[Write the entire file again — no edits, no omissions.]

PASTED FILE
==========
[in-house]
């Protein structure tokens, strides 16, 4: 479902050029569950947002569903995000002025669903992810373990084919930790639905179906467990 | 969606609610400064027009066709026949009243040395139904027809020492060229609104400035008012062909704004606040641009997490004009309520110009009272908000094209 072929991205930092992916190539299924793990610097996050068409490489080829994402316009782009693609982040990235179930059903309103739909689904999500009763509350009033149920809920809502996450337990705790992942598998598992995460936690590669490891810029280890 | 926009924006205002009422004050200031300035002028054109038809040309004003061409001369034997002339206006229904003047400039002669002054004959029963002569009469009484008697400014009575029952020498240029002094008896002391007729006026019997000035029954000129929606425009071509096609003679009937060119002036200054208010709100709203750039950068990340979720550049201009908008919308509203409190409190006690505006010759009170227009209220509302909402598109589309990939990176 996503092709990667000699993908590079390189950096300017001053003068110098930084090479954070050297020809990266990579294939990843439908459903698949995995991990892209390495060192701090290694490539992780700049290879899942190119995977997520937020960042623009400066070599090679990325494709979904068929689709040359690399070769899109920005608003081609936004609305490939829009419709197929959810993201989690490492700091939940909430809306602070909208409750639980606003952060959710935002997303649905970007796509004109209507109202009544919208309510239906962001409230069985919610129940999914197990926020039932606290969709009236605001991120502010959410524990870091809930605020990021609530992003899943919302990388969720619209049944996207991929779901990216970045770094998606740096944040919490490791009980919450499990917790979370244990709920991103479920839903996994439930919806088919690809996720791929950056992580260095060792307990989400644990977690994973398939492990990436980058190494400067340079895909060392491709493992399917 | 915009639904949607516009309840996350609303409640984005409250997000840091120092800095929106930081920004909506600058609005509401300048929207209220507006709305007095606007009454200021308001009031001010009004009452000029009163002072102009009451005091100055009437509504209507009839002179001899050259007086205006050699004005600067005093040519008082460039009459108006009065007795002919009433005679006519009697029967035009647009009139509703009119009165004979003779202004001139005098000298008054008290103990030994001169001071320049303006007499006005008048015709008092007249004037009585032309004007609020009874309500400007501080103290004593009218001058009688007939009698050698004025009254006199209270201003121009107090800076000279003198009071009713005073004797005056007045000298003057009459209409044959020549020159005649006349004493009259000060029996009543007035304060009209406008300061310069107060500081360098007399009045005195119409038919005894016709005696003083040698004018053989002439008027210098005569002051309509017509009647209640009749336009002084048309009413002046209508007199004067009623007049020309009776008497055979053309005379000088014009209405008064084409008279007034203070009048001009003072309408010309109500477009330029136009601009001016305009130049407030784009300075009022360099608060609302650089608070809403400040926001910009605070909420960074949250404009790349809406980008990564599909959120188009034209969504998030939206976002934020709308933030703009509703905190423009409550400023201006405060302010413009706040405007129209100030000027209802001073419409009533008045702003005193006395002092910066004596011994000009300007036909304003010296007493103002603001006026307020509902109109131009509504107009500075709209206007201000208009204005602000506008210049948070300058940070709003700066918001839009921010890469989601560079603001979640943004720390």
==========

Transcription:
[in-house]
């Protein structure tokens, strides 16, 4: 479902050029569950947002569903995000002025669903992810373990084919930790639905179906467990 | 969606609610400064027009066709026949009243040395139904027809020492060229609104400035008012062909704004606040641009997490004009309520110009009272908000094209 072929991205930092992916190539299924793990610097996050068409490489080829994402316009782009693609982040990235179930059903309103739909689904999500009763509350009033149920809920809502996450337990705790992942598998598992995460936690590669490891810029280890 | 926009924006205002009422004050200031300035002028054109038809040309004003061409001369034997002339206006229904003047400039002669002054004959029963002569009469009484008697400014009575029952020498240029002094008896002391007729006026019997000035029954000129929606425009071509096609003679009937060119002036200054208010709100709203750039950068990340979720550049201009908008919308509203409190409190006690505006010759009170227009209220509302909402598109589309990939990176 996503092709990667000699993908590079390189950096300017001053003068110098930084090479954070050297020809990266990579294939990843439908459903698949995995991990892209390495060192701090290694490539992780700049290879899942190119995977997520937020960042623009400066070599090679990325494709979904068929689709040359690399070769899109920005608003081609936004609305490939829009419709197929959810993201989690490492700091939940909430809306602070909208409750639980606003952060959710935002997303649905970007796509004109209507109202009544919208309510239906962001409230069985919610129940999914197990926020039932606290969709009236605001991120502010959410524990870091809930605020990021609530992003899943919302990388969720619209049944996207991929779901990216970045770094998606740096944040919490490791009980919450499990917790979370244990709920991103479920839903996994439930919806088919690809996720791929950056992580260095060792307990989400644990977690994973398939492990990436980058190494400067340079895909060392491709493992399917 | 915009639904949607516009309840996350609303409640984005409250997000840091120092800095929106930081920004909506600058609005509401300048929207209220507006709305007095606007009454200021308001009031001010009004009452000029009163002072102009009451005091100055009437509504209507009839002179001899050259007086205006050699004005600067005093040519008082460039009459108006009065007795002919009433005679006519009697029967035009647009009139509703009119009165004979003779202004001139005098000298008054008290103990030994001169001071320049303006007499006005008048015709008092007249004037009585032309004007609020009874309500400007501080103290004593009218001058009688007939009698050698004025009254006199209270201003121009107090800076000279003198009071009713005073004797005056007045000298003057009459209409044959020549020159005649006349004493009259000060029996009543007035304060009209406008300061310069107060500081360098007399009045005195119409038919005894016709005696003083040698004018053989002439008027210098005569002051309509017509009647209640009749336009002084048309009413002046209508007199004067009623007049020309009776008497055979053309005379000088014009209405008064084409008279007034203070009048001009003072309408010309109500477009330029136009601009001016305009130049407030784009300075009022360099608060609302650089608070809403400040926001910009605070909420960074949250404009790349809406980008990564599909959120188009034209969504998030939206976002934020709308933030703009509703905190423009409550400023201006405060302010413009706040405007129209100030000027209802001073419409009533008045702003005193006395002092910066004596011994000009300007036909304003010296007493103002603001006026307020509902109109131009509504107009500075709209206007201000208009204005602000506008210049948070300058940070709003700066918001839009921010890469989601560079603001979640943004720390």